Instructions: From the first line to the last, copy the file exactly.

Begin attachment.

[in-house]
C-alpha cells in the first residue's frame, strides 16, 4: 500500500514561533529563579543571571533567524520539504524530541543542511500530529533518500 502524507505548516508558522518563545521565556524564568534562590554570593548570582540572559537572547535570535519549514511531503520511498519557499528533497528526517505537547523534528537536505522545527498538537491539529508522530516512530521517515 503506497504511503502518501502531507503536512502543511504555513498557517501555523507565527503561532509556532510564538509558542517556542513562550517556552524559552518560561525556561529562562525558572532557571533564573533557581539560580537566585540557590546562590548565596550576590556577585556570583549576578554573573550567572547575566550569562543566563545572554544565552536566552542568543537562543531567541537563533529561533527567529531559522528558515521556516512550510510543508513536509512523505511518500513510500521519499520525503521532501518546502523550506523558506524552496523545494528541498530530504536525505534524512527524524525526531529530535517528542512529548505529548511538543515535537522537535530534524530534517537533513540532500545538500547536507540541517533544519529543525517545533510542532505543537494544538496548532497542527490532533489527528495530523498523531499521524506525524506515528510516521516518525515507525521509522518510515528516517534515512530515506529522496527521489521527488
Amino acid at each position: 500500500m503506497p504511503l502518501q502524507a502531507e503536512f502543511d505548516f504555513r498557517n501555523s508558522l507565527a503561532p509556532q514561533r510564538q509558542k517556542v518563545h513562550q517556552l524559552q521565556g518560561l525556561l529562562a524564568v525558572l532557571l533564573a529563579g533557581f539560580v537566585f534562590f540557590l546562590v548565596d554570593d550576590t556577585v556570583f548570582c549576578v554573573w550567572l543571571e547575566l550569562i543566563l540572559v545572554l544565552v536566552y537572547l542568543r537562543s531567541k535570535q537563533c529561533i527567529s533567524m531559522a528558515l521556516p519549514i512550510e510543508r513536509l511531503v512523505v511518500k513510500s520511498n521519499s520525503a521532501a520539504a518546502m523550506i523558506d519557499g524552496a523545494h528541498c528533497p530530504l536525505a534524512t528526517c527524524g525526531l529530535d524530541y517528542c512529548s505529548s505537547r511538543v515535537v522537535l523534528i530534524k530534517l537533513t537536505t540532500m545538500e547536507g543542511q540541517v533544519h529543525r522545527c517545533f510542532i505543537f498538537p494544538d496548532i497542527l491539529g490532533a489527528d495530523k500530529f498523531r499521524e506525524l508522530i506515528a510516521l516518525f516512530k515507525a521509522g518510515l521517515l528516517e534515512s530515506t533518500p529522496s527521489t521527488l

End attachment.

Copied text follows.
[in-house]
C-alpha cells in the first residue's frame, strides 16, 4: 500500500514561533529563579543571571533567524520539504524530541543542511500530529533518500 502524507505548516508558522518563545521565556524564568534562590554570593548570582540572559537572547535570535519549514511531503520511498519557499528533497528526517505537547523534528537536505522545527498538537491539529508522530516512530521517515 503506497504511503502518501502531507503536512502543511504555513498557517501555523507565527503561532509556532510564538509558542517556542513562550517556552524559552518560561525556561529562562525558572532557571533564573533557581539560580537566585540557590546562590548565596550576590556577585556570583549576578554573573550567572547575566550569562543566563545572554544565552536566552542568543537562543531567541537563533529561533527567529531559522528558515521556516512550510510543508513536509512523505511518500513510500521519499520525503521532501518546502523550506523558506524552496523545494528541498530530504536525505534524512527524524525526531529530535517528542512529548505529548511538543515535537522537535530534524530534517537533513540532500545538500547536507540541517533544519529543525517545533510542532505543537494544538496548532497542527490532533489527528495530523498523531499521524506525524506515528510516521516518525515507525521509522518510515528516517534515512530515506529522496527521489521527488
Amino acid at each position: 500500500m503506497p504511503l502518501q502524507a502531507e503536512f502543511d505548516f504555513r498557517n501555523s508558522l507565527a503561532p509556532q514561533r510564538q509558542k517556542v518563545h513562550q517556552l524559552q521565556g518560561l525556561l529562562a524564568v525558572l532557571l533564573a529563579g533557581f539560580v537566585f534562590f540557590l546562590v548565596d554570593d550576590t556577585v556570583f548570582c549576578v554573573w550567572l543571571e547575566l550569562i543566563l540572559v545572554l544565552v536566552y537572547l542568543r537562543s531567541k535570535q537563533c529561533i527567529s533567524m531559522a528558515l521556516p519549514i512550510e510543508r513536509l511531503v512523505v511518500k513510500s520511498n521519499s520525503a521532501a520539504a518546502m523550506i523558506d519557499g524552496a523545494h528541498c528533497p530530504l536525505a534524512t528526517c527524524g525526531l529530535d524530541y517528542c512529548s505529548s505537547r511538543v515535537v522537535l523534528i530534524k530534517l537533513t537536505t540532500m545538500e547536507g543542511q540541517v533544519h529543525r522545527c517545533f510542532i505543537f498538537p494544538d496548532i497542527l491539529g490532533a489527528d495530523k500530529f498523531r499521524e506525524l508522530i506515528a510516521l516518525f516512530k515507525a521509522g518510515l521517515l528516517e534515512s530515506t533518500p529522496s527521489t521527488l